5. cause to be tense and uneasy or nervous or anxious;
- Example: "he got a phone call from his lawyer that tensed him up"
[syn: tense, strain, tense up]

6. become stretched or tense or taut;
- Example: "the bodybuilder's neck muscles tensed;"
- Example: "the rope strained when the weight was attached"
[syn: strain, tense]

7. remove by passing through a filter;
- Example: "filter out the impurities"
[syn: filter, filtrate, strain, separate out, filter out]

8. rub through a strainer or process in an electric blender;
- Example: "puree the vegetables for the baby"
[syn: puree, strain]

9. alter the shape of (something) by stress;
- Example: "His body was deformed by leprosy"
[syn: deform, distort, strain]


The Collaborative International Dictionary of English v.0.48:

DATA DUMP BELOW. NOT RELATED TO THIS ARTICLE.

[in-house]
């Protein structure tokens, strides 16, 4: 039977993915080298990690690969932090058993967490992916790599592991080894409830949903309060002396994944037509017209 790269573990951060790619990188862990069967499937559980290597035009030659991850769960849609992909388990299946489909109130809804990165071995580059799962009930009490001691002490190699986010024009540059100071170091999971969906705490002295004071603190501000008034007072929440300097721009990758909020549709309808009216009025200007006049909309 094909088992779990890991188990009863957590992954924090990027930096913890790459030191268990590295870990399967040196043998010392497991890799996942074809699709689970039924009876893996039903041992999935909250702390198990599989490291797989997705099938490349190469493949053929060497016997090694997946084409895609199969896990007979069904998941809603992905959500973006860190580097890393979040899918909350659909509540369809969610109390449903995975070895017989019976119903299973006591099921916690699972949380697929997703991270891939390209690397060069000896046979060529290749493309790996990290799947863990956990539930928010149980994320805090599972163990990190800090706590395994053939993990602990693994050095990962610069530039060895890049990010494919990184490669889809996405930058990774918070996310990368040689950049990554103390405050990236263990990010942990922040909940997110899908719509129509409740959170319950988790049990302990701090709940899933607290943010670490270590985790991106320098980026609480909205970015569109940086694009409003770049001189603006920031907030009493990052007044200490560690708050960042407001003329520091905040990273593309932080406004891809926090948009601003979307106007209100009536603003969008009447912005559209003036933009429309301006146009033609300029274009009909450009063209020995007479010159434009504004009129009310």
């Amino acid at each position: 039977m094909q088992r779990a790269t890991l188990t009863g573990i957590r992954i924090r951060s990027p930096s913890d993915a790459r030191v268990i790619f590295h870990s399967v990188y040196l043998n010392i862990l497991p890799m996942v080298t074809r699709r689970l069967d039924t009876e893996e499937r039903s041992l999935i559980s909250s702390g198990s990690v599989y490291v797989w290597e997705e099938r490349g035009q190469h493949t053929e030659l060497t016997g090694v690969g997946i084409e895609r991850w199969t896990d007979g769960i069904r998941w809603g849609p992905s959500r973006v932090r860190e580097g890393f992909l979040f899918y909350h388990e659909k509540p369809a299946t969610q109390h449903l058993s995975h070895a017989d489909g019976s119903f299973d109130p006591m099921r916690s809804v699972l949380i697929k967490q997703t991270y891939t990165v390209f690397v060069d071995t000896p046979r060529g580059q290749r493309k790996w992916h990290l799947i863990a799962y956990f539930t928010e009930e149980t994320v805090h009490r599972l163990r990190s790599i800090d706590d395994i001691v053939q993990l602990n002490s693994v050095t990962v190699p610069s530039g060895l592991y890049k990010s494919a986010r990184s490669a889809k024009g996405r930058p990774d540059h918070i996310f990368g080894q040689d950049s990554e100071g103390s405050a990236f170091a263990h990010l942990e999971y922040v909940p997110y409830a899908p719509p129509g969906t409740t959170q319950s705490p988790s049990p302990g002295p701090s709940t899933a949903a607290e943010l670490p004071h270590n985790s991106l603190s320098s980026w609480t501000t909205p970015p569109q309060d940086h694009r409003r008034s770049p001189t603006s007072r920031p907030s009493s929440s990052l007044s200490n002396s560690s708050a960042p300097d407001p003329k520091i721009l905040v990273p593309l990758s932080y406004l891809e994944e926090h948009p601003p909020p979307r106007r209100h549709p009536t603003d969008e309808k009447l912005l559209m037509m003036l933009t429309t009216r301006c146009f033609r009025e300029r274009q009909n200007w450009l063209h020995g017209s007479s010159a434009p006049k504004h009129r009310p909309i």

Strain \Strain\, v. t. [imp. & p. p. Strained; p. pr. & vb. n. Straining.] [OF. estraindre, estreindre, F. ['e]treindre, L. stringere to draw or bind tight; probably akin to Gr. ? a halter, ? that which is squeezwd out, a drop, or perhaps to E. strike. Cf. Strangle, Strike, Constrain, District, Strait, a. Stress, Strict, Stringent.] 1. To draw with force; to extend with great effort; to stretch; as, to strain a rope; to strain the shrouds of a ship; to strain the cords of a musical instrument. "To strain his fetters with a stricter care." --Dryden. [1913 Webster] 2. (Mech.) To act upon, in any way, so as to cause change of form or volume, as forces on a beam to bend it. [1913 Webster] 3. To exert to the utmost; to ply vigorously. [1913 Webster] He sweats, Strains his young nerves. --Shak. [1913 Webster] They strain their warbling throats To welcome in the spring. --Dryden. [1913 Webster] 4. To stretch beyond its proper limit; to do violence to, in the matter of intent or meaning; as, to strain the law in order to convict an accused person. [1913 Webster] There can be no other meaning in this expression, however some may pretend to strain it. --Swift. [1913 Webster] 5. To injure by drawing, stretching, or the exertion of force; as, the gale strained the timbers of the ship. [1913 Webster] 6. To injure in the muscles or joints by causing to make too strong an effort; to harm by overexertion; to sprain; as, to strain a horse by overloading; to strain the wrist; to strain a muscle. [1913 Webster] Prudes decayed about may track, Strain their necks with looking back. --Swift. [1913 Webster] 7. To squeeze; to press closely. [1913 Webster] Evander with a close embrace Strained his departing friend. --Dryden. [1913 Webster] 8. To make uneasy or unnatural; to produce with apparent effort; to force; to constrain. [1913 Webster] He talks and plays with Fatima, but his mirth Is forced and strained. --Denham. [1913 Webster] The quality of mercy is not strained. --Shak. [1913 Webster] 9. To urge with importunity; to press; as, to strain a petition or invitation. [1913 Webster] Note, if your lady strain his entertainment. --Shak. [1913 Webster] 10. To press, or cause to pass, through a strainer, as through a screen, a cloth, or some porous substance; to purify, or separate from extraneous or solid matter, by filtration; to filter; as, to strain milk through cloth. [1913 Webster] To strain a point, to make a special effort; especially, to do a degree of violence to some principle or to one's own feelings. To strain courtesy, to go beyond what courtesy requires; to insist somewhat too much upon the precedence of others; -- often used ironically. --Shak. [1913 Webster]